Computer software and hardware change frequently. The benefits are typically new features and faster systems. There are also, however, "bugs" to be discovered and fixed ("patched"). So, patching in a regular and timely manner once a system is up and running is a necessary activity.
  • Backups
    No matter how redundant systems are, failures can still occur. For the disaster scenario not covered by having redundant systems, backups are still a must. Monitor backups to make sure they are running on schedule and perform test restores before a disaster strikes.
  • Use the principle of "least privilege"
    The principle of least (or minimal) privilege is a concept from the field of computer security. The idea is to give users the least amount of authority or privilege that is necessary to do the task. That way they are less likely to do something they are not supposed to do - either accidentally or on purpose.

Protecting the system

System protection refers to how well a system or server is insulated from unwelcome visitors. It includes both physical protection (is the server in a physically secured environment?) as well as virtual protection (is the server behind a firewall?). Are there techniques in place to limit the number of people or automated attackers from attempting to access the system?

  • Physical protection
    Servers should be housed in a physically secure environment with proper environmental conditions, such as the temperature, humidity, and power sources. The environmental conditions supporting the server should fall within guidelines developed by the vendor. Typically, standard servers need air-conditioned rooms ranging from 68-72 degrees Fahrenheit. For protection from unplanned power outages, servers are best protected by the use of uninterruptible power supply (UPS) systems. A UPS provides a few minutes of emergency power during brief power outages.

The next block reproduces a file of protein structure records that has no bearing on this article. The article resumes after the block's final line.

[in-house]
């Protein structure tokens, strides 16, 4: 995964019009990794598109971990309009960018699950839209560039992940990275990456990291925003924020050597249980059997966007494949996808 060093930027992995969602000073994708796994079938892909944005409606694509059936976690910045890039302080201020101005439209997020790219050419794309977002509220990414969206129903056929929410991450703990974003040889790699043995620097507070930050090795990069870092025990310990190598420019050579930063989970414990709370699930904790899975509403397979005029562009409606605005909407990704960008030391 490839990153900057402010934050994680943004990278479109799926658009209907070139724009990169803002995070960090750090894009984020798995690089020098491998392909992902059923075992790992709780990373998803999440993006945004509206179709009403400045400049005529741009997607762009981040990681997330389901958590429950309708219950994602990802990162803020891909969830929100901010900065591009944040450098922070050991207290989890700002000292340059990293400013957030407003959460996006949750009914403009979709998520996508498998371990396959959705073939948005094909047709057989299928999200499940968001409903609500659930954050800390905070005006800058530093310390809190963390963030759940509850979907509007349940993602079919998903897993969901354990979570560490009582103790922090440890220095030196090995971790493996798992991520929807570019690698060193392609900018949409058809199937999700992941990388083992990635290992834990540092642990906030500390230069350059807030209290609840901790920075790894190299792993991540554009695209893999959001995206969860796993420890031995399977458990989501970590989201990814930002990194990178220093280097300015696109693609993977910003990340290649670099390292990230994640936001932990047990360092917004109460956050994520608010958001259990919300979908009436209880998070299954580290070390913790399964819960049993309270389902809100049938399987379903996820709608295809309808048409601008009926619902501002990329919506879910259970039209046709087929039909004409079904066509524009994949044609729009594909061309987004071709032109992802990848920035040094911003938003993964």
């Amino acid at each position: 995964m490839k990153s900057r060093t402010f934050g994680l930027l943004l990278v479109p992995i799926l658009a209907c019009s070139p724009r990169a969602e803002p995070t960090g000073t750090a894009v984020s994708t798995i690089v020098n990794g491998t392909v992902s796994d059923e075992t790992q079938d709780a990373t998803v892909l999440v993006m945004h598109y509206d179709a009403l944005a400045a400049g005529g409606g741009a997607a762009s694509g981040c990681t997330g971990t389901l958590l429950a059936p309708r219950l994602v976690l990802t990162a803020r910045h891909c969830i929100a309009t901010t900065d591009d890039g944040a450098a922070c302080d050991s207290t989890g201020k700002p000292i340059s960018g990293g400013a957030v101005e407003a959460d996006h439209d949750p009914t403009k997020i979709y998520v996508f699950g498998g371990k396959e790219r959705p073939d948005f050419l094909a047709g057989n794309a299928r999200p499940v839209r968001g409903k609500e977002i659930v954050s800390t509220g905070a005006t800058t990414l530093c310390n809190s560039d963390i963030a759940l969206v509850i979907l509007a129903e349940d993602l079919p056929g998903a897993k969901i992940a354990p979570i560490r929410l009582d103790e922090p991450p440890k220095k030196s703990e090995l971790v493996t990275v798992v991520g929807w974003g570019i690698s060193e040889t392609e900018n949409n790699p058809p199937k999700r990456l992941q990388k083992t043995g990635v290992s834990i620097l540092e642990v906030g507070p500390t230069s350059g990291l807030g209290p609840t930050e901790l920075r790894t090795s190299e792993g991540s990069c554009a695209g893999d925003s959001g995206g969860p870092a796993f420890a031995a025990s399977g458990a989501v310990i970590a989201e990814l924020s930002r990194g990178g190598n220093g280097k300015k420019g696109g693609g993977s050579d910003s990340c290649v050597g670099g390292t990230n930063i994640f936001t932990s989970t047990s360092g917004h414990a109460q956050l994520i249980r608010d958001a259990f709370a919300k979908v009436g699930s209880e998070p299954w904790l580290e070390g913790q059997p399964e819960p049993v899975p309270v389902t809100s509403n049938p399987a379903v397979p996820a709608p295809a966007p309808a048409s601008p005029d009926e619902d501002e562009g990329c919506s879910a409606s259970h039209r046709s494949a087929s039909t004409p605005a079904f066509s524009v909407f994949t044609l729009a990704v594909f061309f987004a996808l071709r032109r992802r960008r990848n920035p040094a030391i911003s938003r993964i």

• Virtual protection
    Servers can benefit from firewall protection. A software firewall is a program running on your server that examines each attempt a person or a program makes to access the server, and, based on conditions set by the user, blocks the attempts that may cause trouble. With Windows 2003 Server, Microsoft introduced a software firewall built directly into the operating system. Linux and Unix distributions also include software firewalls. Software firewalls have very similar functionality as their hardware counterparts.
  • Preventing intrusion
    Similar to a hardware or software firewall, systems can benefit from protections offered by intrusion prevention systems (also called IPS). IPS provide another layer of defense by watching for intruder-like behaviors such as automated attacks, and for known exploits in various software packages. An IPS blocks these attacks before they reach the server. If even tighter controls and protections are needed, a department could choose to add its own IPS. OIT systems and security specialists are happy to discuss the role of a physically secured environment, firewalls, and IPS tools, and help you determine if these best practices fit in your system protection plans.

Monitoring system activity